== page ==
(Bloomberg) -- Germany’s latest wage settlement echoes another notorious pay deal in the 1970s that heralded years of economic malaise, even though there’s less cause for alarm for now.Most Read from BloombergCredit Suisse Fights to Win Back Confidence as Stock SlumpsBofA Gets More Than $15 Billion in Deposits After SVB Fails‘Old-School’ Signature Bank Collapsed After Its Big Crypto LeapSignature Bank Faced Criminal Probe Ahead of Firm’s CollapseRussian Fighter Jet Collides With US Drone Over Bl
Germany's Deutsche Post postal company said on Saturday it had agreed a wage deal with the Verdi trade union that would enable it to avoid an indefinite strike threatened by unionised workers. The offer - which members still need to vote on - would give Deutsche Post's 160,000 employees in Germany a one-off payment of 3,000 euros over 15 months and raises monthly wages by 340 euros from April 1, 2024, the company said in a statement. That means wages will rise in total by 11.5% on average, with salaries for workers in lower-paid brackets set to increase by more than 20%.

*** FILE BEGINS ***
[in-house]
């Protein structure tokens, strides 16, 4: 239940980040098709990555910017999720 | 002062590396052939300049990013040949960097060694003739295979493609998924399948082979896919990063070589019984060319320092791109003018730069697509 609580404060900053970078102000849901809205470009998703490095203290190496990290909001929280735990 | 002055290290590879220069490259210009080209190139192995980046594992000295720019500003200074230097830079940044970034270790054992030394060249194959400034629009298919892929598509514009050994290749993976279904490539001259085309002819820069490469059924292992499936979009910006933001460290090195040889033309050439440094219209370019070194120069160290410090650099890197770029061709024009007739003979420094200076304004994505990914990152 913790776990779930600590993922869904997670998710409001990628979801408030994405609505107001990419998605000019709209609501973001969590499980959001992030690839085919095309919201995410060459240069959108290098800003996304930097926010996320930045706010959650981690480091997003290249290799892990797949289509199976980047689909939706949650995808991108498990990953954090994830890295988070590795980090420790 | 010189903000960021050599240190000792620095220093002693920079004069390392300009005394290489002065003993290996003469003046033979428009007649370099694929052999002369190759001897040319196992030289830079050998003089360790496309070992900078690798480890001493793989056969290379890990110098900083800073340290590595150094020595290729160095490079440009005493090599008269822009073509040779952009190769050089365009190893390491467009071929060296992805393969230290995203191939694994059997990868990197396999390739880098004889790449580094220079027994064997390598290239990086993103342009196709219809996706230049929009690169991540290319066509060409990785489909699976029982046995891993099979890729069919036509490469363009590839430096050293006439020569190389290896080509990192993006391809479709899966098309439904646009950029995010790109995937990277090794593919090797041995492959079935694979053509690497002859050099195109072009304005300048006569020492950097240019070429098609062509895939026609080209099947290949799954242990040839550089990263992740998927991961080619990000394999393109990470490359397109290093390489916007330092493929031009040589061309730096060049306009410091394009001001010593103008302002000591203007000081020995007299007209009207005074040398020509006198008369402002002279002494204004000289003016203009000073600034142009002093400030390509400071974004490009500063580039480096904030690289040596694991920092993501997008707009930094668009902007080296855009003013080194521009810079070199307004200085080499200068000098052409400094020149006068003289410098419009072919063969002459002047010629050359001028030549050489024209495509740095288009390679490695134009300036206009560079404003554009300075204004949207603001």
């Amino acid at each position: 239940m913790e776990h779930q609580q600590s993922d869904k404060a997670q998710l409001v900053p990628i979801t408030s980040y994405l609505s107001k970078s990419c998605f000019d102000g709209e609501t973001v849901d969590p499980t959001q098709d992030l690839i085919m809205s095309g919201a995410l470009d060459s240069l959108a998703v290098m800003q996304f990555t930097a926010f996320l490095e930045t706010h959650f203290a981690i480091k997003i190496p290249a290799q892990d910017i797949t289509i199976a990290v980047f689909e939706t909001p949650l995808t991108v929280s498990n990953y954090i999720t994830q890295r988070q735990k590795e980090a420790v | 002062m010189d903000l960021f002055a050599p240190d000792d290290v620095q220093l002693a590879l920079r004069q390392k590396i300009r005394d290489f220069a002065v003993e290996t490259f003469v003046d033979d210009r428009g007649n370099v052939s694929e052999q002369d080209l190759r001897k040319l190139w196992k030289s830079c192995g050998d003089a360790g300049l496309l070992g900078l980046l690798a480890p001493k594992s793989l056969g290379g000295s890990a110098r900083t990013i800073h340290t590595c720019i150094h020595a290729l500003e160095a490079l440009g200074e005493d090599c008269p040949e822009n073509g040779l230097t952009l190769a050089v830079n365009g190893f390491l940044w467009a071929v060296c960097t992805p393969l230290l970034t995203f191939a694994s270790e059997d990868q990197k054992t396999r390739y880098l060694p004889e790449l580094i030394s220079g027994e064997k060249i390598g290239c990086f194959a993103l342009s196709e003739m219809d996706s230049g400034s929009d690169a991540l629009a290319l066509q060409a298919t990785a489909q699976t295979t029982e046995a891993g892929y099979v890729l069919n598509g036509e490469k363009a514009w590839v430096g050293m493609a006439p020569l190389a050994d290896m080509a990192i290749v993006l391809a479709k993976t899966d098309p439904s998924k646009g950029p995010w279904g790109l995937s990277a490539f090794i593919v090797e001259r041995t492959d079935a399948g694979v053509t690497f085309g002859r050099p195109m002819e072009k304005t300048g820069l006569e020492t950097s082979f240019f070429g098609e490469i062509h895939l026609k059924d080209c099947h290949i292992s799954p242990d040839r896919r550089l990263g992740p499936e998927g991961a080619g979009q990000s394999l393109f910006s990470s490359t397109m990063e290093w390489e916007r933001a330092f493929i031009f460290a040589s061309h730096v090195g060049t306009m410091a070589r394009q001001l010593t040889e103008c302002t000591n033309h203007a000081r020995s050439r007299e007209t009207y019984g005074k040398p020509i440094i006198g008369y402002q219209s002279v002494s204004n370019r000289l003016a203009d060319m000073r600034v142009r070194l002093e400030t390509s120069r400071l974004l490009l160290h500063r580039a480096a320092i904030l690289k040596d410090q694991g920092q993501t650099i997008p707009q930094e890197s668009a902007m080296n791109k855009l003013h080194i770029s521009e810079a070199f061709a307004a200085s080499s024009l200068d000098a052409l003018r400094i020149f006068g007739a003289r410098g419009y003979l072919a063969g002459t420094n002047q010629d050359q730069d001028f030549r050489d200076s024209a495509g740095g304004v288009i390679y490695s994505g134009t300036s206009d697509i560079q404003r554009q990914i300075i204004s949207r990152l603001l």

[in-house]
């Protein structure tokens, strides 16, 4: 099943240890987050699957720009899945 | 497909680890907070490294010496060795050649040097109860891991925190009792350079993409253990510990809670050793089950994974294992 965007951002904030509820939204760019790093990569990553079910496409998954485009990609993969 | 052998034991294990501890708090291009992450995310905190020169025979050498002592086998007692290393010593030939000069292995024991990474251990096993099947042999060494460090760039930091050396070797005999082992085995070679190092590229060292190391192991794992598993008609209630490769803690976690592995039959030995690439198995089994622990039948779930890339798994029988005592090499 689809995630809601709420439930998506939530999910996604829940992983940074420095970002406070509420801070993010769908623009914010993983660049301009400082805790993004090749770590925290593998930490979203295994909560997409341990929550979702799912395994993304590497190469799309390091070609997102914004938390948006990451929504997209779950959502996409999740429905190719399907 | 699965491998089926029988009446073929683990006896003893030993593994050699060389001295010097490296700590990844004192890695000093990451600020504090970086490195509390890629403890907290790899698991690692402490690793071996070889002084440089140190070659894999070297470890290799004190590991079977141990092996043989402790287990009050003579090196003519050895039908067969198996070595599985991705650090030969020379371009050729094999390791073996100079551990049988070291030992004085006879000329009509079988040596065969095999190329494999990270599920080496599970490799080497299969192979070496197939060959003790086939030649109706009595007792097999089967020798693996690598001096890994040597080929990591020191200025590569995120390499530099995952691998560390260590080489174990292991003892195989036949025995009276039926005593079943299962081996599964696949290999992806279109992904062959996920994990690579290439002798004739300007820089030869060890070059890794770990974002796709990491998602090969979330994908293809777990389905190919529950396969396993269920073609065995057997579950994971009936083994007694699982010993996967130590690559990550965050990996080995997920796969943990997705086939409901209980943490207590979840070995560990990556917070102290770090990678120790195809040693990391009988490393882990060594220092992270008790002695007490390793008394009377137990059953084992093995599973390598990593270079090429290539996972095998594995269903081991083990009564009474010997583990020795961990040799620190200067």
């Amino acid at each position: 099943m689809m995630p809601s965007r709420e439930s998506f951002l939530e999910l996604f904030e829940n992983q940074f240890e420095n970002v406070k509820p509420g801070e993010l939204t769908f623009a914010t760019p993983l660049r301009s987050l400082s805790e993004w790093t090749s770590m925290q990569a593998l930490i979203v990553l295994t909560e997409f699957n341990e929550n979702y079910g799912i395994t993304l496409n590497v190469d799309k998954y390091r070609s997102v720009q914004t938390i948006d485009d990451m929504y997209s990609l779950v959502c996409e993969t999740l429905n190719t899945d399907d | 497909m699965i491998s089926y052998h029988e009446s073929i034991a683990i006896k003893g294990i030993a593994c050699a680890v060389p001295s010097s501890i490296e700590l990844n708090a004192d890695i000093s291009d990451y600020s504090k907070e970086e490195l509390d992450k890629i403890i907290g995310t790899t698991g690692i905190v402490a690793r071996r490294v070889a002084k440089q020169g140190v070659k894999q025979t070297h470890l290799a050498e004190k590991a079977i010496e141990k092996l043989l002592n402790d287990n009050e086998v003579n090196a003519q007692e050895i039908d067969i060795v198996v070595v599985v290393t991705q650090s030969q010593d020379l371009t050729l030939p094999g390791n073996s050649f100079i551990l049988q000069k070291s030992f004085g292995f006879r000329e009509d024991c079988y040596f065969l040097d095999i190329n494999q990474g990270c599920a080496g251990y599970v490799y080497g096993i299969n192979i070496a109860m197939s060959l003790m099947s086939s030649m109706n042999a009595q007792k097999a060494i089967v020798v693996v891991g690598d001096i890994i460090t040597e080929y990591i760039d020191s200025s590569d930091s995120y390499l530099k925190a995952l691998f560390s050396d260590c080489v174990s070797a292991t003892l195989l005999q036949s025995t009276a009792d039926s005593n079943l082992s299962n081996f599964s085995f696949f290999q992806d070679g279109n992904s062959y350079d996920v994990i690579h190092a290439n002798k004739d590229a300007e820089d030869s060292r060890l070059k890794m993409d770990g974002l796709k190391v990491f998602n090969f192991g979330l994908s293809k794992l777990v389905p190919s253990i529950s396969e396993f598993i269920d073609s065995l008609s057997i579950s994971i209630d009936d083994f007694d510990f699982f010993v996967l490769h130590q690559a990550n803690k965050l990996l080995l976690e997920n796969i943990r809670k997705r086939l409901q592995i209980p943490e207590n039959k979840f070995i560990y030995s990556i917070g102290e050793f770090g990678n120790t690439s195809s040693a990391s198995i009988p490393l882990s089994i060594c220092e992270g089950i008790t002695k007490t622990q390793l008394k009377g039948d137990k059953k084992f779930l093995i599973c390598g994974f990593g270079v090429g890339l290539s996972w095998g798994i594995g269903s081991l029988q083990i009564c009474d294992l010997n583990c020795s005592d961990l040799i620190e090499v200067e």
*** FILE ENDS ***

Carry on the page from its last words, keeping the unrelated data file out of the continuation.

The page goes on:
BERLIN (Reuters) -Members of Germany's Verdi trade union backed an indefinite strike at Deutsche Post on Thursday but also said wage negotiations would continue on Friday. Some 86% of union members polled had voted to reject the German postal company's current wage offer, well above the 75% threshold required for industrial action, the union said. Deutsche Post, which owns logistics giant DHL, called on the union to enter another round of negotiating.